10 of the Most Desirable Performance Corvettes Ever Made

Top 10 Most Desirable Production “Performance” Street Corvettes

Calling all Corvette Enthusiasts! We have an exciting new list to share about some of the most sought-after Corvettes in the industry. Today, we’re breaking down the top 10 most desirable performance Corvettes from Chevy from the C1 through C7 generations. Whether you’re looking for vintage American classic muscle or sleek new Corvette power and agility, Chevy has produced a wide array of desirable performance Corvettes for you to enjoy. Check out our post where we take a deeper dive into each generation and highlight our favorite performance Corvette.

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By K. Scott Teeters

Marking a special moment in history, the new E-Ray Corvette made its public debut on January 17, 2023, precisely seventy years since the Corvette’s original grand introduction at the 1953 GM Motorama at the Waldorf-Astoria (nice to see respect for Corvette’s history). Today we are looking at the Top 10 Most Desirable Production “Performance” Street Corvettes – now let’s have some Bench Racing fun!

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This certainly is a heady time for Corvette. The Z06 is finally in the hands of magazine road test writers, the all-wheel-drive hybrid has arrived, rumors of a 1,000-horsepower “Zora” Corvette abound, and many are speculating if Chevy is working on the C9 Corvette. As to the C9, of course, they’re working on the C9. New-gen Corvettes take time and don’t just happen in a few months before they debut. And Tadge Juechter and his team are as tight-lipped about future products as the head bolt on the LT6. We won’t know until they want us to know.

Example: At the Michelin Bash at the Corvette Museum in May 2022, Harlan Charles, Corvette Product Marketing Manager, was asked in a seminar, “We heard that you’re working on a Grand Sport C8. Is that true?” Harlan said, “Yea, we heard that too…”

So, there’s no shortage of things to anticipate and bench race about. So, let’s do some Bench Racing about Corvettes we do know about. For this Bench Racing session, the question is, “What would be the “Top Ten Most Desirable PERFORMANCE Corvettes?” By the time the 1956 Corvette arrived and there was an optional “performance” engine, Corvettes could be mild-to-wild, depending on your bank account and your nerve.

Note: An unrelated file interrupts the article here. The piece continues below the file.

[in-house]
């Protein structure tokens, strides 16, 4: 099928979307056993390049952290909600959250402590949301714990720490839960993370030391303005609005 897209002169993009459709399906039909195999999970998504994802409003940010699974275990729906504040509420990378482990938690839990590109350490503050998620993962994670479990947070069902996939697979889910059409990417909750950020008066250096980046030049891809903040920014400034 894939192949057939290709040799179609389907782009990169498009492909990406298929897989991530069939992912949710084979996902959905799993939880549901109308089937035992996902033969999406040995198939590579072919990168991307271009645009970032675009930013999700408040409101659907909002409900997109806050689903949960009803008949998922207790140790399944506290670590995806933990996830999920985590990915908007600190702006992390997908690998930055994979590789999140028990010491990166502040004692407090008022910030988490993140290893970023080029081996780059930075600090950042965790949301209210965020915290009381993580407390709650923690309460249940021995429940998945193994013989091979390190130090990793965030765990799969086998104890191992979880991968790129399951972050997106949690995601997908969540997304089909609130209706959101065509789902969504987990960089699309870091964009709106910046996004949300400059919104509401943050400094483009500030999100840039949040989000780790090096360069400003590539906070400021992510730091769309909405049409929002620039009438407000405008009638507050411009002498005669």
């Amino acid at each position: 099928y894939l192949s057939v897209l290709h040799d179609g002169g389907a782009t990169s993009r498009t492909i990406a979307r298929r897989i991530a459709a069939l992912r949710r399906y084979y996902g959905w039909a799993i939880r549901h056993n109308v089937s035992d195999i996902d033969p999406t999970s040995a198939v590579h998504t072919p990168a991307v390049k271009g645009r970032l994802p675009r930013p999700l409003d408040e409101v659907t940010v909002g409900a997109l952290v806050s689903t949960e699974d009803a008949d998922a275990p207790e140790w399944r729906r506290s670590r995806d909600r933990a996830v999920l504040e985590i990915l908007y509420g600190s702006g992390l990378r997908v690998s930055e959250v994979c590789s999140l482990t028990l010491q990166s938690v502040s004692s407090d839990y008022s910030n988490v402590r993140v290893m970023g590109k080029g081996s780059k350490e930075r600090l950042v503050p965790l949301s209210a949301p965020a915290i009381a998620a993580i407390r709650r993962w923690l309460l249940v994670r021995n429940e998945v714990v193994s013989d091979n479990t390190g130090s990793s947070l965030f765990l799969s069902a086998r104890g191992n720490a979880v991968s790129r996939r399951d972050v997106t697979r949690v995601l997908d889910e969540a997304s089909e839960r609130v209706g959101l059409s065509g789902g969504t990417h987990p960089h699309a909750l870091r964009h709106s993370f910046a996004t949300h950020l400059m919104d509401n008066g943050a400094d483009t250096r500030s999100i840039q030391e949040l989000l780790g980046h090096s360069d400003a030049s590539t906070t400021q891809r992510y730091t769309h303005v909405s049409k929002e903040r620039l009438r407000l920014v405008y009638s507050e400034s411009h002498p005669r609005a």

With 70 years of history, plenty of performance Corvettes are noteworthy. Sifting through them all is, of course, a subjective exercise. However, I have limited my list to C1-to-C7 Corvettes because with the introduction of the C8, its extreme performance capability, and the long waiting time to get one, all C8 Corvettes are highly desirable high-performance Corvettes.

I’ve broken my list down into generations. Each car is what I consider to be the best performance combo and doesn’t include factory one-offs, experimental, show Corvettes, outside builder Corvettes, and racing Corvettes. These are all Corvettes that could be ordered through any Chevrolet dealer and built according to factory-available options.

So, let’s put the peddle-to-the-keyboard and go Bench Racing!

C1 – 1962 Fuel-Injected Corvette: 

The C1 1962 Fuelie Corvette is our first in our list of the top 10 Most Desirable PERFORMANCE Corvettes for the street Illustration by K Scott Teeters
The C1 1962 Fuelie Corvette is our first in our list of the top 10 Most Desirable PERFORMANCE Corvettes for the street Illustration by K Scott Teeters
The C1 1962 Fuelie Corvette fully options ran approximately 40 Illustration by K Scott Teeters
The C1 1962 Fuelie Corvette fully options ran approximately $5340 Illustration by K Scott Teeters

Chevrolet built 14,531 Corvettes in 1962, of which 1,918 were the 360-horsepower Fuelie. 1962 was the last year for the C1, and the final year of every generation is the best-engineered version. There are many pristine ’62 Fuelies that are not at nose-bleed prices, an alternative could be the optional 327/300-horsepower 1962 Corvette, and Chevrolet made 3,294 of those; with some tweaking, these could be a sweet ride.

Most Desirable Performance Corvettes of the C2s – The 1963 Fuel-Injected Corvette Sting Ray Coupe:

Dave Matlocks 1963 Z06 Tanker Sting Ray Photo By Credit Dave Matlock
Dave Matlocks 1963 Z06 Tanker Sting Ray Photo By Credit Dave Matlock
1963 Sting Ray was the best selling Corvette to date selling 21513 units The highest number of Corvettes produced was in 1979 with 53807 untis sold Photo By Dave Matlock
1963 Sting Ray was the best selling Corvette to date selling 21513 units The highest number of Corvettes produced was in 1979 with 53807 units sold Photo By Dave Matlock

The 1963 Sting Ray was the best-selling Corvette to date, selling 21,513 units, with the convertible slightly outselling the coupe. Of the total number built, only 2,610 were Fuelies. Consequently, restored and Top Flight ’63 Fuelie Split-Window Coupes are some of the most expensive classic Corvettes, aside from any ’67-to-’69 L88 Corvette.

Although customers grumbled about the coupe’s “split window,” the car is often referred to as the “Iconic” Split-Window Coupe.” There’s a poster showing the car’s unique roof with text that reads, “The Original American Idol.” We agree!

C2 – 1967 427/435 L89 Corvette Sting Ray Coupe:

1967 L88 Corvette Engine Photo Credit Mecum Auction
1967 L88 Corvette Engine Photo Credit Mecum Auction